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News: Echo 1.1 Released

  1. Echo 1.1 Released (22 messages)

    Echo provides developers with an object-oriented, event-driven architecture for Web-based application development. New features in Echo 1.1 include enhanced components, new layouts, and rendering improvements. EchoStudio, an Eclipse plugin, has released its first candidate.

    More details at:
    Echo home page

    New features of Echo 1.1

    Threaded Messages (22)

  2. Echo is really awesome. It takes a bit to get your arms around the whole thing, but it is light years ahead of other web based infrastructures for actual "web application" coding (ie. think about things behind a login panel).
  3. You should really look at this[ Go to top ]

    Echo is really awesome. It takes a bit to get your arms around the whole thing, but it is light years ahead of other web based infrastructures for actual "web application" coding (ie. think about things behind a login panel).
    If one has done Swing, it might not take a whole lot (it didn't for me). Other than launching and deployment it is like "normal" GUI app development. I was easily able to take a small Echo app and convert it to a JNLP deployed Swing UI.

    For those of you needing a GUI builder (and those who don't mind one) check out EchoStudio. It is an excellent Eclipse plugin. It is amazing how easy "Web apps" can be. Running the web app takes no effort on your part (as it comes with Jetty). No web app configuring.

    BTW, while Echo and EchoPoint are LGPL, EchoStudio is commercial. Just so you know.
  4. Caution[ Go to top ]

    Although it does look to be very slick, I have to let everyone know that the Echo demo that shows a "SwingSet" like demo of the Echo controls does not work under the latest version of Opera. Also the StyleSheet Demo causes an exception under the latest Internet Explorer.

    By the way, anyone know if you can "Tile" pages like you would in Struts Tiles? By this I mean have a nav, header, and foot fixed with a changing middle content page.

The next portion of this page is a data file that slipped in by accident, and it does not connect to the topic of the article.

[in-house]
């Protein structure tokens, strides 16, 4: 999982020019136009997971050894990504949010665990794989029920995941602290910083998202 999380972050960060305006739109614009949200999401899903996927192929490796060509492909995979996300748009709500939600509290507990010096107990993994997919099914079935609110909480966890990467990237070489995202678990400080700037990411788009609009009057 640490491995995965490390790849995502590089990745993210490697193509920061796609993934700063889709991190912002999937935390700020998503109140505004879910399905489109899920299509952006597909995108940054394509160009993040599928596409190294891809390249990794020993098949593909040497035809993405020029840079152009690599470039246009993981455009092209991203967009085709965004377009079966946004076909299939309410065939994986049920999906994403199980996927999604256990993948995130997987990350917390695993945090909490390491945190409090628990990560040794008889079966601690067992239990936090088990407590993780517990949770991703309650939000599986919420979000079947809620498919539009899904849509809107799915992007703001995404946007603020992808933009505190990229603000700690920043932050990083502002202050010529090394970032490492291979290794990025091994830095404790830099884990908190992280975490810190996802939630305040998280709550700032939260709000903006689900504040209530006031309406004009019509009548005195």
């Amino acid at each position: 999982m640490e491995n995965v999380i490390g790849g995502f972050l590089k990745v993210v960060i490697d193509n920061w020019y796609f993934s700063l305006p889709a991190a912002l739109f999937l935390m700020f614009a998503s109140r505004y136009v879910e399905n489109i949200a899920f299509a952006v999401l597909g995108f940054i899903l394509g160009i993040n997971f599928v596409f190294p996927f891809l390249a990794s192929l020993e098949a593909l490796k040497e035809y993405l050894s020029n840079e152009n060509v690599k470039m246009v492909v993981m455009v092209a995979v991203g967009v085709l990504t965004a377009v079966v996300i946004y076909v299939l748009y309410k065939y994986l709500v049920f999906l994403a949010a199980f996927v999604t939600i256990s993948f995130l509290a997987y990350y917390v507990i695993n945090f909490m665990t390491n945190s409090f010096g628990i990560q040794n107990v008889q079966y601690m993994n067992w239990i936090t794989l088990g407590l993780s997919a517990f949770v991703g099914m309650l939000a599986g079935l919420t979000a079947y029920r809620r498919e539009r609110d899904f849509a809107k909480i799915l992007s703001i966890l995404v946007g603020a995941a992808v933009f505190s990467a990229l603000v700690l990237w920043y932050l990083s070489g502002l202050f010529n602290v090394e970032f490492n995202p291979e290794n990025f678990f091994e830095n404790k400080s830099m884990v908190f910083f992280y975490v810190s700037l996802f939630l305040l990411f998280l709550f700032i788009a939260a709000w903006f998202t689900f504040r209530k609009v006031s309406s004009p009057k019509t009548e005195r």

5. Caution[ Go to top ]

    Well, I would (and have done so) use Echo primarily for intranet applications with a known deployment environment. It's certainly not for public websites. Your question is easy to answer: There are no pages in Echo, it is a component/event framework, not a page-based webframework. Totally different, but yes, you can have the same effect easily.
  6. Re: Caution[ Go to top ]

    Thank you for reporting these bugs. I believe the problems with Opera are due to most all of the demos using an older version of Echo (v1.0.2). We had to make some changes to Echo to accommodate later versions of Opera 7.x no longer allowing JavaScript to invoke the history.forward() method. I belive these changes were introduced in Echo 1.0.4. I really appreciate your reporting of this problem, I did not realize the demo server was running old versions of the demonstration apps. The latest 1.0.x and 1.1.x versions of Echo should properly support the Opera browser.

    As to the other problem with the StyleSheetDemo, I believe it's again a case of bugs-being-fixed-in-later versions. I'm getting a JS error when visiting the StyleSheetDemo in Mozilla on Linux as well. Apparently the demo server is still running version 0.9 of the EchoPoint library. I'll try building a new version of the EchoPoint demo based on the latest EchoPoint (v0.9.5) and Echo versions, and see if that solves the problem. Otherwise, I'll pass a bug report on to the developers of EchoPoint.

    Thanks again for taking the time to point out these problems.

    Best regards
    --Tod Liebeck
      NextApp, Inc.
  7. Re: Caution[ Go to top ]

    I believe the problems with Opera are due to most all of the demos using an older version of Echo (v1.0.2).